In Switzerland, one of the most important seed-borne fungal pathogens of wheat is Gerlachia nivalis (=Fusarium nivale, snow mould). A warm water seed treatment under practical conditions against G. nivalis-naturally infected summer-wheat seed, was compared with a laboratory warm water treatment and a chemical dressing in field and laboratory experiments. For the warm water treatment under practical conditions seed lots of 350 kg were dipped into water at 45 °C in a bin for cheese production during two hours, then air-dried (35 °C) during four hours. For the laboratory warm water treatment a waterbath was used and the seed was dried back at 40 °C during five hours. For chamical dressing Beret 050 FS (4,8 % fenpiclonil) was applied with a Hege-spraying seed-treatment machine. Warm water treatment under practical conditions was as efficacious against G. nivalis as the laboratory warm water treatment and the chemical one. All seed treatments had no damaging effect on the germination of seeds. It was concludet that for organic farming, warm water treatment of wheat seeds is an alternative to the chemical seed dressing against G nivalis.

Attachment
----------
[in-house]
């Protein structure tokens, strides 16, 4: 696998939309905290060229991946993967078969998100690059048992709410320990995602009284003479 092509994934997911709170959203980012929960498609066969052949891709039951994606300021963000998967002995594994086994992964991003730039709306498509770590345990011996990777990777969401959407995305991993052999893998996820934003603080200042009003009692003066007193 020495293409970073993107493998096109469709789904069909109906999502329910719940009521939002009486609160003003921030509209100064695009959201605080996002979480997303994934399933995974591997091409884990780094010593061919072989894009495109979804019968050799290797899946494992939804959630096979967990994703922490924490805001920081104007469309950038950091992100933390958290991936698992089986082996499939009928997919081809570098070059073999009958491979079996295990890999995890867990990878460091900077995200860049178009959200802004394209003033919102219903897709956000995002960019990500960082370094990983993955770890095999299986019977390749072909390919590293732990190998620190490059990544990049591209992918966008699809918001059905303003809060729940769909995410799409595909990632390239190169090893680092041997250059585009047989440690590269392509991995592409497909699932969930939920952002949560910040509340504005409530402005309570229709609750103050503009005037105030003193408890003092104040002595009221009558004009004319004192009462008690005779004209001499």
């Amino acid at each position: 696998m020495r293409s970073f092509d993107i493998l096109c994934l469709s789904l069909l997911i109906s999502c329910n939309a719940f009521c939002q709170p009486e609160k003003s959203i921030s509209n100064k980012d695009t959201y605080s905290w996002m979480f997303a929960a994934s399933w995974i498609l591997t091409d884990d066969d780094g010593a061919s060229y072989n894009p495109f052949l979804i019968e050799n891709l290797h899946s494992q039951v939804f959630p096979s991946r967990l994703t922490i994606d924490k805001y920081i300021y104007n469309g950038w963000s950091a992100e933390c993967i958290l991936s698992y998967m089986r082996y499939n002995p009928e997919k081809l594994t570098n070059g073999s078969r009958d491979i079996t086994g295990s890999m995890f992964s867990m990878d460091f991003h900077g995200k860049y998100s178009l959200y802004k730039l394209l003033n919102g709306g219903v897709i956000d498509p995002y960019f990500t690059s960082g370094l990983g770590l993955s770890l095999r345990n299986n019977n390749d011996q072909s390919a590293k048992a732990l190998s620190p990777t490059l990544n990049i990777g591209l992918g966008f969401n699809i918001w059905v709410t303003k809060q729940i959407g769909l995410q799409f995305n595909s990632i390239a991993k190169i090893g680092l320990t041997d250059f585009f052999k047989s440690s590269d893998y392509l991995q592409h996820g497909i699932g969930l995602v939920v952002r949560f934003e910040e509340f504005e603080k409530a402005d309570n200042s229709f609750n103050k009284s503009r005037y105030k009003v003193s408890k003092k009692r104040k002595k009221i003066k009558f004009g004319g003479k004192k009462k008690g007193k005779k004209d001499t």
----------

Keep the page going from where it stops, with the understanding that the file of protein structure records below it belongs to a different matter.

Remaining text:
A comparison of different methods of winter-wheat fertilisation with nitrogen showed that nitrogen surpluses can be significantly reduced by means of site-specific variable-rate nitrogen fertilisation.
Fabian Y., Roberti G., Jacot K., Gramlich A., Benz R., Szerencsits E., Churko G., Prasuhn V., Leifeld J., Zorn A., Walter T. (ꝉ), Herzog F.
Many tile drainage systems on arable land are in need of renewal. Cantons and stakeholders will now be given a decision-making tool enabling them to assess such areas in detail and to find sustainable solutions.
Ammonia emissions from the Swiss farming sector have scarcely declined over the past 20 years. This is because the factors leading to either an increase or decrease in emissions have for the most part cancelled each other out between 2000 and 2020.